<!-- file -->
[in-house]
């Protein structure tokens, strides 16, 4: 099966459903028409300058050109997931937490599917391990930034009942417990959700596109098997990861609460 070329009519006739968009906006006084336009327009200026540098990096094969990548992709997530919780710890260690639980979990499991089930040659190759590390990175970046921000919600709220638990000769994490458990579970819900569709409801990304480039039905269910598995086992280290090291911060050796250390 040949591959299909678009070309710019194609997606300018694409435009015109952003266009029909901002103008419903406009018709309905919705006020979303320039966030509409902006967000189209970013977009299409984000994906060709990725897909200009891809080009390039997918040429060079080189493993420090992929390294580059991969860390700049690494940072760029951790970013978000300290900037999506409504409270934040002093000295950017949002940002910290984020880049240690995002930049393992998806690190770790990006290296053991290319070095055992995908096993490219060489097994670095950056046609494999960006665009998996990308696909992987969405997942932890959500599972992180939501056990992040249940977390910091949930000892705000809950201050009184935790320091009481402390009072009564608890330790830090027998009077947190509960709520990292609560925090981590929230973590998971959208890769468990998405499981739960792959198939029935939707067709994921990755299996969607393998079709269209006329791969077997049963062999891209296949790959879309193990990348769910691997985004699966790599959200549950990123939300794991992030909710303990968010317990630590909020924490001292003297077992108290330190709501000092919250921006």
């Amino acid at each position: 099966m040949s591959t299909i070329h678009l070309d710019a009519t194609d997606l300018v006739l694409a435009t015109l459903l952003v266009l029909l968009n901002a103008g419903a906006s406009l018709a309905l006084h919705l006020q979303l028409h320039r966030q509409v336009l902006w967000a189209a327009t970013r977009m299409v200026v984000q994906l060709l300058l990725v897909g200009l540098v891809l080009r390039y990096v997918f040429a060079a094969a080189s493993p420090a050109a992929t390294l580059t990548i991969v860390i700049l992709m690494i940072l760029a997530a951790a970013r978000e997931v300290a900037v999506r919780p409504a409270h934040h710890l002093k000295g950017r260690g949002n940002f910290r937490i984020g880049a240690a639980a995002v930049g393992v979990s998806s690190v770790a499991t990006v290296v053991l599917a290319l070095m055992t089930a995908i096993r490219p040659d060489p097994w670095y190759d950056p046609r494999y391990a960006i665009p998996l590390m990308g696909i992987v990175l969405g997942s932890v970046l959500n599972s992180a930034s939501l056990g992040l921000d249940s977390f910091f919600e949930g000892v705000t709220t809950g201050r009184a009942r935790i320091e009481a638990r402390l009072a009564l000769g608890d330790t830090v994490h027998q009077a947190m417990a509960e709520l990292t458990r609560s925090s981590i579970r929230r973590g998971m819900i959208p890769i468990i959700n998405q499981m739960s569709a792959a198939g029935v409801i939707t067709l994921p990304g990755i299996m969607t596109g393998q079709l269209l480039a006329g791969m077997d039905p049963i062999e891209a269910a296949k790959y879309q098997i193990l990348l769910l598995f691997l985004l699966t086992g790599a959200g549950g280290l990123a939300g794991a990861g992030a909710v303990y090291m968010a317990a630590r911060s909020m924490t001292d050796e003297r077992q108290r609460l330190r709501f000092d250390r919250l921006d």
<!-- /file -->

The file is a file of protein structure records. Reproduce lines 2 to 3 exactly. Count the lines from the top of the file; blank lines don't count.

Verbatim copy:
């Protein structure tokens, strides 16, 4: 099966459903028409300058050109997931937490599917391990930034009942417990959700596109098997990861609460 070329009519006739968009906006006084336009327009200026540098990096094969990548992709997530919780710890260690639980979990499991089930040659190759590390990175970046921000919600709220638990000769994490458990579970819900569709409801990304480039039905269910598995086992280290090291911060050796250390 040949591959299909678009070309710019194609997606300018694409435009015109952003266009029909901002103008419903406009018709309905919705006020979303320039966030509409902006967000189209970013977009299409984000994906060709990725897909200009891809080009390039997918040429060079080189493993420090992929390294580059991969860390700049690494940072760029951790970013978000300290900037999506409504409270934040002093000295950017949002940002910290984020880049240690995002930049393992998806690190770790990006290296053991290319070095055992995908096993490219060489097994670095950056046609494999960006665009998996990308696909992987969405997942932890959500599972992180939501056990992040249940977390910091949930000892705000809950201050009184935790320091009481402390009072009564608890330790830090027998009077947190509960709520990292609560925090981590929230973590998971959208890769468990998405499981739960792959198939029935939707067709994921990755299996969607393998079709269209006329791969077997049963062999891209296949790959879309193990990348769910691997985004699966790599959200549950990123939300794991992030909710303990968010317990630590909020924490001292003297077992108290330190709501000092919250921006």
């Amino acid at each position: 099966m040949s591959t299909i070329h678009l070309d710019a009519t194609d997606l300018v006739l694409a435009t015109l459903l952003v266009l029909l968009n901002a103008g419903a906006s406009l018709a309905l006084h919705l006020q979303l028409h320039r966030q509409v336009l902006w967000a189209a327009t970013r977009m299409v200026v984000q994906l060709l300058l990725v897909g200009l540098v891809l080009r390039y990096v997918f040429a060079a094969a080189s493993p420090a050109a992929t390294l580059t990548i991969v860390i700049l992709m690494i940072l760029a997530a951790a970013r978000e997931v300290a900037v999506r919780p409504a409270h934040h710890l002093k000295g950017r260690g949002n940002f910290r937490i984020g880049a240690a639980a995002v930049g393992v979990s998806s690190v770790a499991t990006v290296v053991l599917a290319l070095m055992t089930a995908i096993r490219p040659d060489p097994w670095y190759d950056p046609r494999y391990a960006i665009p998996l590390m990308g696909i992987v990175l969405g997942s932890v970046l959500n599972s992180a930034s939501l056990g992040l921000d249940s977390f910091f919600e949930g000892v705000t709220t809950g201050r009184a009942r935790i320091e009481a638990r402390l009072a009564l000769g608890d330790t830090v994490h027998q009077a947190m417990a509960e709520l990292t458990r609560s925090s981590i579970r929230r973590g998971m819900i959208p890769i468990i959700n998405q499981m739960s569709a792959a198939g029935v409801i939707t067709l994921p990304g990755i299996m969607t596109g393998q079709l269209l480039a006329g791969m077997d039905p049963i062999e891209a269910a296949k790959y879309q098997i193990l990348l769910l598995f691997l985004l699966t086992g790599a959200g549950g280290l990123a939300g794991a990861g992030a909710v303990y090291m968010a317990a630590r911060s909020m924490t001292d050796e003297r077992q108290r609460l330190r709501f000092d250390r919250l921006d």